IN THE WORKS
Leonard Pearce has put together quite the preview package at the Film Stage with fresh images from and the last details on Miguel Gomes‘s Arabian Nights, Hirokazu Koreeda’s Our Little Sister, Corneliu Porumboiu’s The Treasure, Philippe Garrel’s In the Shadow of Women, Hou Hsiao-Hsien‘s The Assassin, Valérie Donzelli‘s Marguerite and Julien with Anaïs Demoustier and Jérémie Elkaïm, Elie Wajeman’s The Anarchists with Adèle Exarchopoulos and Tahar Rahim, Lucile Hadzihalilovic‘s Evolution and Joann Sfar‘s The Lady in the Car with Glasses and a Gun.
At the Playlist, Kevin Jagernauth notes that the Daily Mail is reporting that Jason Hall, who wrote American Sniper, is currently writing Thank You For Your Service, which Steven Spielberg will direct “later this year.” It’s an adaptation of David Finkel’s book about the struggles soldiers deal with when they return home from Iraq and Afghanistan.
“A month ago, District 9 and Elysium director Neill Blomkamp posted concept art from the Alien franchise started by Ridley Scott,” writes Rodrigo Perez at the Playlist. “What was that all about? Was he just having fun? Nope, it was Blomkamp’s dead-serious idea for an Alien film he actually pitched to 20th Century Fox.” And now it’s on.
“HBO’s long-gestating period drama project from Orange Is the New Black creator Jenji Kohan has been given an official pilot green light, with Gus Van Sant set to direct.” Nellie Andreeva reports for Deadline: “New World is believed to be tackling topics inspired by the events surrounding the infamous Salem Witch Trials in 17th century New England.”
Ewan McGregor will make his feature directorial debut with an adaptation of Philip Roth’s American Pastoral that Phillip Noyce had originally been slated to direct. Jeremy Kay reports for Screen.
Laura Dern is “in talks to join Michelle Williams in Kelly Reichardt‘s next film, which has also cast Jared Harris and James Le Gros.” Rebecca Ford and Borys Kit have more in the Hollywood Reporter.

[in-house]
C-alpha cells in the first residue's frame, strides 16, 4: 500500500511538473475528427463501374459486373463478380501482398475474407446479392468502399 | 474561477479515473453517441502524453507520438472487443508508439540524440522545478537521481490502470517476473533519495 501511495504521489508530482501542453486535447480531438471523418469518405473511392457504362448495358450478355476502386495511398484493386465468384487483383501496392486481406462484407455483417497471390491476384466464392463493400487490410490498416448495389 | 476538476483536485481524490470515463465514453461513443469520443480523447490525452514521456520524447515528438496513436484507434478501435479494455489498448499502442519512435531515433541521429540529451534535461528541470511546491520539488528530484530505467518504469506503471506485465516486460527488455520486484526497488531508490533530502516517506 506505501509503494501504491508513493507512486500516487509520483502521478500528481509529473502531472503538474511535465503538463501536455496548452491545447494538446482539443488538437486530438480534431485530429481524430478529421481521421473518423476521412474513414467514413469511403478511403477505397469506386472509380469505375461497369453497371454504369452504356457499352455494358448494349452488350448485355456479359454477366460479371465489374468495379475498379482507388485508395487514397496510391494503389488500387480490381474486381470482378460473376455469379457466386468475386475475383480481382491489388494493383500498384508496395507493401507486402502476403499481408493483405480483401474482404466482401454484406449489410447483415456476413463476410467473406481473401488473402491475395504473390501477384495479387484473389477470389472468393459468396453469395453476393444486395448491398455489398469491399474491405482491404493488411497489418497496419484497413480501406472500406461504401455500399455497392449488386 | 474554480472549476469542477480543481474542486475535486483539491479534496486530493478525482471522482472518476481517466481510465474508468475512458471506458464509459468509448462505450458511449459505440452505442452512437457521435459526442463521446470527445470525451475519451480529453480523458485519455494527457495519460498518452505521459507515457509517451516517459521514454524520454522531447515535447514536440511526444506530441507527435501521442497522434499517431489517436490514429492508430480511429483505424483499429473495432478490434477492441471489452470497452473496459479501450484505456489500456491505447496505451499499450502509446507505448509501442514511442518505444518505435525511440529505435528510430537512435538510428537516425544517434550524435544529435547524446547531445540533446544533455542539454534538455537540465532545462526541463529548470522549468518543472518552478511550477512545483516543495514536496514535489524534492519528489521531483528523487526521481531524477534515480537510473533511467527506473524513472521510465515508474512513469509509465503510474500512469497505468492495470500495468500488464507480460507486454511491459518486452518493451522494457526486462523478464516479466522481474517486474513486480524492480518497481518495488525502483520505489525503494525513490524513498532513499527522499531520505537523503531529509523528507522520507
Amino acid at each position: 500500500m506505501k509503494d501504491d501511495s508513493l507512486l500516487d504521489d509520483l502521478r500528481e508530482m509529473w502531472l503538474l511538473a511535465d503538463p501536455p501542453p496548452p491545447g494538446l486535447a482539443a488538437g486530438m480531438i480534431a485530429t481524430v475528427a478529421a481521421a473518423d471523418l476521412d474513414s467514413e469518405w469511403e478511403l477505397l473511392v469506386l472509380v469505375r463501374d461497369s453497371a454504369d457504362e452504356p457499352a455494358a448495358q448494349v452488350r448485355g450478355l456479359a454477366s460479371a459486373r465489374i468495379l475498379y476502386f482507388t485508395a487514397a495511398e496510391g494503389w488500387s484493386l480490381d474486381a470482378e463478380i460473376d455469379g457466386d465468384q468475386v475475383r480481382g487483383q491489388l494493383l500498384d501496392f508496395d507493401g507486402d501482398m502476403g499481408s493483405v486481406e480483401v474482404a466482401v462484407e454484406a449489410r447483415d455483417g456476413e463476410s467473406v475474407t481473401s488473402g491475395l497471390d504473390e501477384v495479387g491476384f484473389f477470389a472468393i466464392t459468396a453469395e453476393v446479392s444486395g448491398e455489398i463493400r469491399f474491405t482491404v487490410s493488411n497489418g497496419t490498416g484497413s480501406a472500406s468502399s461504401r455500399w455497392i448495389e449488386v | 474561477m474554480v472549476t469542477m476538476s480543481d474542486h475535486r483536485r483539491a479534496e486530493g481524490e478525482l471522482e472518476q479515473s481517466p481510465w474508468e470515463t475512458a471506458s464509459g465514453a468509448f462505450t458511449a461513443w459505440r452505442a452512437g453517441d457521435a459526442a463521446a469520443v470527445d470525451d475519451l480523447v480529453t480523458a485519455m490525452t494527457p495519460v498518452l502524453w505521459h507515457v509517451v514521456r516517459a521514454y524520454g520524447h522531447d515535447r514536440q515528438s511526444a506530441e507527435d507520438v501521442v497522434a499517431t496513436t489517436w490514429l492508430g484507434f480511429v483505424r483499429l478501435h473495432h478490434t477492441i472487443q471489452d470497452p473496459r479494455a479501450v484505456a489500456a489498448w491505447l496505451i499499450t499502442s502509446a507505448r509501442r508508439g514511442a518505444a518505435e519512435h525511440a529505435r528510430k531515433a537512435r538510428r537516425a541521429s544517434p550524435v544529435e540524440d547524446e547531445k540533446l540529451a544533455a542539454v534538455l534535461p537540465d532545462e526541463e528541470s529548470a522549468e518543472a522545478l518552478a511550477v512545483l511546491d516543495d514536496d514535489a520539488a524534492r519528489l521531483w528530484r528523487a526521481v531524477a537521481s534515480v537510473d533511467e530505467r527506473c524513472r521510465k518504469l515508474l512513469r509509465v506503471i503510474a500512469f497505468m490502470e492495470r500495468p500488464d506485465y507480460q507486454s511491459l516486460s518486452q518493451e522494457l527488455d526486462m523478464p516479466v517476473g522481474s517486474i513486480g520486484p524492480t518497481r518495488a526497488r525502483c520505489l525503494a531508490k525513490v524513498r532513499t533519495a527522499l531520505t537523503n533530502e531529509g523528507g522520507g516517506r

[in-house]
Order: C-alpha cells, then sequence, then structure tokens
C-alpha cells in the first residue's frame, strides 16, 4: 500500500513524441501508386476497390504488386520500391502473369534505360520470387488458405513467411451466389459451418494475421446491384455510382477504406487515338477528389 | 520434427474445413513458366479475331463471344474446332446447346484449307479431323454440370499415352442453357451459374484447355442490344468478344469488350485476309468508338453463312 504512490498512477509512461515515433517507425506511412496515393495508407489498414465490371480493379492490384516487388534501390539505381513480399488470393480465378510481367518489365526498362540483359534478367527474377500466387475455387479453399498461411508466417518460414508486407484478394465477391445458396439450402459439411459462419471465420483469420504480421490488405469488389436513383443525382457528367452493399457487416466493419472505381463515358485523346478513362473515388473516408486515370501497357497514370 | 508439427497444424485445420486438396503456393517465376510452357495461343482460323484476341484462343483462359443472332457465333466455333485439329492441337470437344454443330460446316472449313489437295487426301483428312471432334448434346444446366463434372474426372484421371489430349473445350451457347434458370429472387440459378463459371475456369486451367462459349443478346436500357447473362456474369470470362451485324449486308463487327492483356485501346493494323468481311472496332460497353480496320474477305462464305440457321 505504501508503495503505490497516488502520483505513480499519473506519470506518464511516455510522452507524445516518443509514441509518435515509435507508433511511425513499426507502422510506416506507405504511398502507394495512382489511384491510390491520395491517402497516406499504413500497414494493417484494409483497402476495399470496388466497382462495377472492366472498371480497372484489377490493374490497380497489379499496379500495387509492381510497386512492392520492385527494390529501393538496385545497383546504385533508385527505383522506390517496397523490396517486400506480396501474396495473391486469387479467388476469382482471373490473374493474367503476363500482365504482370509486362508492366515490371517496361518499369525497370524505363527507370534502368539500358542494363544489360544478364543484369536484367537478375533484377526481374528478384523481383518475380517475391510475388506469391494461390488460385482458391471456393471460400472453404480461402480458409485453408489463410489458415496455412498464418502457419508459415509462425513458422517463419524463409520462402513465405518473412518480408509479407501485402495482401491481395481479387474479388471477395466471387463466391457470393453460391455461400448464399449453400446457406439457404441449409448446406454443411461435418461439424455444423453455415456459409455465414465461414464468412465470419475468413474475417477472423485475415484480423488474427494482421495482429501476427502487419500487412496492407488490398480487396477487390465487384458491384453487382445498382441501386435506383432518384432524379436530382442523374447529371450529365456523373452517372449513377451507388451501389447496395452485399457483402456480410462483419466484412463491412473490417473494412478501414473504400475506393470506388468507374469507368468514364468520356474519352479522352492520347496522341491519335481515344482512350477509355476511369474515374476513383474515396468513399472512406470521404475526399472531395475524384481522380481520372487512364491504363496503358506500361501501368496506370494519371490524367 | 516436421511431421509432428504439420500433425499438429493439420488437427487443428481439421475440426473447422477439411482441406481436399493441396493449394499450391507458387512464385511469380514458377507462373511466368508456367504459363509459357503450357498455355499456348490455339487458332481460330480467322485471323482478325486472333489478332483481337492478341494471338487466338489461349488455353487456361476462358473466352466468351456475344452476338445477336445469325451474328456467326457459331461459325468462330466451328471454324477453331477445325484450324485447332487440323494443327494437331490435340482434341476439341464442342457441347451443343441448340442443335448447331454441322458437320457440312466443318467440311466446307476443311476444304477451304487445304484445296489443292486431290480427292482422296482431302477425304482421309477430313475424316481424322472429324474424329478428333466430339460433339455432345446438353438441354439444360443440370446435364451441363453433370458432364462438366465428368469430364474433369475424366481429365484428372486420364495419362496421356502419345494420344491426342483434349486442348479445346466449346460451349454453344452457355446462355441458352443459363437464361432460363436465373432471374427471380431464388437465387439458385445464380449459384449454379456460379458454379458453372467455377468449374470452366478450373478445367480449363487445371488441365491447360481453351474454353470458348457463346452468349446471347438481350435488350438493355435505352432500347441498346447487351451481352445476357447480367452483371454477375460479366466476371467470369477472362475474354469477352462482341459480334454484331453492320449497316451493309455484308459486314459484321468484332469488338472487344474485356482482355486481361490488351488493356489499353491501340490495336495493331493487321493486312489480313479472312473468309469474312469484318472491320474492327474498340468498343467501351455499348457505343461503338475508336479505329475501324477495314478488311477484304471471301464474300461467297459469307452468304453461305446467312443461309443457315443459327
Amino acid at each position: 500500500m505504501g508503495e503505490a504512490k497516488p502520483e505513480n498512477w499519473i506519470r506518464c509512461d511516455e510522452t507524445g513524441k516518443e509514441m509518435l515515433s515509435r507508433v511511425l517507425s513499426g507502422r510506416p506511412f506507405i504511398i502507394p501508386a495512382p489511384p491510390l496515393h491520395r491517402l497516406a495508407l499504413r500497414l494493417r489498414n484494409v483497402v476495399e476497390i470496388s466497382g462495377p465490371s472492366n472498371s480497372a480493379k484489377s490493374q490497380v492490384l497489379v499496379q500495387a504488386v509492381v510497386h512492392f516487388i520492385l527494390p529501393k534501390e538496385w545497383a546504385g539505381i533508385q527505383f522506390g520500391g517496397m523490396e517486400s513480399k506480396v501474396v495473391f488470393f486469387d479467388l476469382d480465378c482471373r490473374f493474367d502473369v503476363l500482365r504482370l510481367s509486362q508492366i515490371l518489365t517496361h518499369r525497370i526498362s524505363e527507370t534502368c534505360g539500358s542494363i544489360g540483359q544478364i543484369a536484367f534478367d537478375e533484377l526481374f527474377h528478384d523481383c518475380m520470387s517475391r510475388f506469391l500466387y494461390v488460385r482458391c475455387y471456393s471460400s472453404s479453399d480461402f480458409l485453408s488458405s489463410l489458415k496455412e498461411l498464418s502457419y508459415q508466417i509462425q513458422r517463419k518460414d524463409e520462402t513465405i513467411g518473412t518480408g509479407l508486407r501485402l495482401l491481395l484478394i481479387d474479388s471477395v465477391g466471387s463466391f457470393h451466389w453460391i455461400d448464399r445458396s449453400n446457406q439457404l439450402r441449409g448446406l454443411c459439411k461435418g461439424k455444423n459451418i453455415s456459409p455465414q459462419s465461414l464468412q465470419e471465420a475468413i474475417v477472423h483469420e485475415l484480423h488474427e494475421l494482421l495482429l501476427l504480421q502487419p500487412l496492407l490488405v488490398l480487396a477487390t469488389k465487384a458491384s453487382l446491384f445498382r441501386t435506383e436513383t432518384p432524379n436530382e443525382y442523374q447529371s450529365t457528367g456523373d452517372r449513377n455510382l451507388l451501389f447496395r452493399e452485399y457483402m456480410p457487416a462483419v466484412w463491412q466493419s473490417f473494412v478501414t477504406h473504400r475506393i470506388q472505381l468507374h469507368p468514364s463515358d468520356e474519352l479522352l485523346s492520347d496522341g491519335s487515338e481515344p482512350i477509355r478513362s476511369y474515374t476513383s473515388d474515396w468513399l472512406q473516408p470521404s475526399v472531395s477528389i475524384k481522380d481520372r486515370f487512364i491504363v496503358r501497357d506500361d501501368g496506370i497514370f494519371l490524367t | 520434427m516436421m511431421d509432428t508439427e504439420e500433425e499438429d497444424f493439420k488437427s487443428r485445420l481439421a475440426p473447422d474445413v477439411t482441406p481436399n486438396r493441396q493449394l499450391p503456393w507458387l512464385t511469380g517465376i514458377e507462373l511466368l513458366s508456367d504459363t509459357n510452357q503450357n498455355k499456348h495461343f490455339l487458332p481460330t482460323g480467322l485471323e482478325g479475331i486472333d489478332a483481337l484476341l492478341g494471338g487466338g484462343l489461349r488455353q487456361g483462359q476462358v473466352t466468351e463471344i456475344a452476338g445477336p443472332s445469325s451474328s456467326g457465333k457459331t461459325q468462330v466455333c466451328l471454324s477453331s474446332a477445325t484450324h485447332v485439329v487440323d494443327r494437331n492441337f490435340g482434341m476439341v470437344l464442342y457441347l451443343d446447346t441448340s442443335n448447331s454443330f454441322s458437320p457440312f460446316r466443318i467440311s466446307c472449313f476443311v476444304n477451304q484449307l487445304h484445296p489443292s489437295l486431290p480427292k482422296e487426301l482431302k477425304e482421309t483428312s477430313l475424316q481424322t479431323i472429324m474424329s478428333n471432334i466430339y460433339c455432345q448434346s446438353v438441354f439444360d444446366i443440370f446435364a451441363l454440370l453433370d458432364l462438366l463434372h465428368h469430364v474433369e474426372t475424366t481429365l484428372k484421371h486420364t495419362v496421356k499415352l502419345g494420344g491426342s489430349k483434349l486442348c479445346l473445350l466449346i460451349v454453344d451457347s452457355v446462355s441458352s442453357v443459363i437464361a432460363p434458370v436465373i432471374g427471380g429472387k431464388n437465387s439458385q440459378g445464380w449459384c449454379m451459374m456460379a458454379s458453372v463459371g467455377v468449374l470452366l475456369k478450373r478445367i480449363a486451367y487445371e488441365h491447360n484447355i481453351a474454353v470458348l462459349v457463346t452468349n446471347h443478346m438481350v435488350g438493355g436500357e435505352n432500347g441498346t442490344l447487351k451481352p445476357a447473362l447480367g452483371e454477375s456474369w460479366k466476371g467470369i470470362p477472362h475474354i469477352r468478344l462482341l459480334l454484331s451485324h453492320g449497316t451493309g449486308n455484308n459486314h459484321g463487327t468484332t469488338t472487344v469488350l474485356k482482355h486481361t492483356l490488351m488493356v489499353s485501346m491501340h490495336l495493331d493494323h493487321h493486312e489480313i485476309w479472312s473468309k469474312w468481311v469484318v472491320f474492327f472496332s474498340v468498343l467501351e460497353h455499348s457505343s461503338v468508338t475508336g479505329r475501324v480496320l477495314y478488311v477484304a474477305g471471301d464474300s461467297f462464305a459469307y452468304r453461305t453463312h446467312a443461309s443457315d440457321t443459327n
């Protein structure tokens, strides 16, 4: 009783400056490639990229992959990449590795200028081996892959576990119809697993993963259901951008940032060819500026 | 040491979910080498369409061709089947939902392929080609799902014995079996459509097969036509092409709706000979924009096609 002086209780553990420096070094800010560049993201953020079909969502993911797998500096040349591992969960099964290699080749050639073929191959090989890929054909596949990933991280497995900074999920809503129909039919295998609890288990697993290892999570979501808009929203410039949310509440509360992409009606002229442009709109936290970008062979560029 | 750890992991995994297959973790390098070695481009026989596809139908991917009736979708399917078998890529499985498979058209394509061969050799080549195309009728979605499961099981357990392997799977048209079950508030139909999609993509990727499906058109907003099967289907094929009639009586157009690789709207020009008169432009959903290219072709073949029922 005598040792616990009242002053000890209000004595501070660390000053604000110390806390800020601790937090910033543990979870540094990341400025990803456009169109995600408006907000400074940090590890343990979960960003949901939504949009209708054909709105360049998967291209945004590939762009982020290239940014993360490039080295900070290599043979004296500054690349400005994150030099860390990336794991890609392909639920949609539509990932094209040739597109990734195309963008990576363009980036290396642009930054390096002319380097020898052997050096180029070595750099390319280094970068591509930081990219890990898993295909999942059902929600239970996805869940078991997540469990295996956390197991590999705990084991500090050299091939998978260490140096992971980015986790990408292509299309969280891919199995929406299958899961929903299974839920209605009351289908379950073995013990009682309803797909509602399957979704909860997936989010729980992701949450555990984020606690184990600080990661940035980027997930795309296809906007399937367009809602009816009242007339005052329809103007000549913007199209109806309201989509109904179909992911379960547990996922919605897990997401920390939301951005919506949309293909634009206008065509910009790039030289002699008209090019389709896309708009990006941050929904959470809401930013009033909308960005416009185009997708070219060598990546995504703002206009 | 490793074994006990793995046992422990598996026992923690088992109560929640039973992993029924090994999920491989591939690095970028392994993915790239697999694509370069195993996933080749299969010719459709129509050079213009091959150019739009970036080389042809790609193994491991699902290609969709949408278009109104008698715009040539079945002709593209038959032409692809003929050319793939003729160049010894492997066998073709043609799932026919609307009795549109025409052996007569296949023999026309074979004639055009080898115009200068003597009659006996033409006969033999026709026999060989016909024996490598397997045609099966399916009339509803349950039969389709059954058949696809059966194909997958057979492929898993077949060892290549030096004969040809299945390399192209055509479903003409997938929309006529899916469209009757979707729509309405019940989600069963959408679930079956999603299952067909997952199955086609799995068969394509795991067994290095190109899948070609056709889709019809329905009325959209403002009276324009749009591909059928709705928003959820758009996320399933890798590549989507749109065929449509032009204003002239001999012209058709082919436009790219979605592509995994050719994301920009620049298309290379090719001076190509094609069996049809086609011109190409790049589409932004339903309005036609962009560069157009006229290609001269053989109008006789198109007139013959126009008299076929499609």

Yann Demange (’71) “is in final negotiations to board Sony’s increasingly high profile cop project The Seven Five,” reports Deadline‘s Ali Jaafar. “Based on the Tiller Russell-directed and Eli Holzman-produced documentary about one of the most corrupt police forces in 1980s New York, The Seven Five focuses on Michael Dowd, who was arrested in 1992 arrest for leading a ring of dirty cops for the best part of eight years between 1986-1992. Their crimes included theft, abuse and drug dealing. Dowd’s case exposed widespread corruption in the NYPD and sent him to prison for 14 years.”
At the Playlist, Edward Davis notes that Spike Lee’s mentioned to Anne Thompson that he’ll followup on Bad 25 with another doc on the making of a Michael Jackson album, Off the Wall (1979). And “during a recent Meet the Filmmaker Apple Store chat for Da Sweet Blood of Jesus, when asked if he would return to ‘the Republic of Brooklyn’ for more narrative features set within the borough, Lee reminded the audience that one is already written. ‘Definitely,’ he said, ‘I have a script that’s a mutherfucker. I just gotta get the money for it. It’s called Brooklyn Loves MJ. So if we get the money for that, you’ll like that too.'”
“Willie Nelson, Charlotte Rampling and Sophie Lowe will star in winter-director Lian Lunson’s fantasy-drama Waiting for the Miracle to Come, with production set to begin next month at Nelson’s ranch in Spicewood, Texas.” Dave McNary reports for Variety. It’s “the story of an aspiring trapeze artist who discovers a cryptic letter her father once wrote directing her to a goldmine in the California desert. Upon arriving in a mysterious town, she finds herself at the gates of ‘The Beautiful Place,’ a house occupied by retired vaudeville stars—played by Nelson and Rampling.”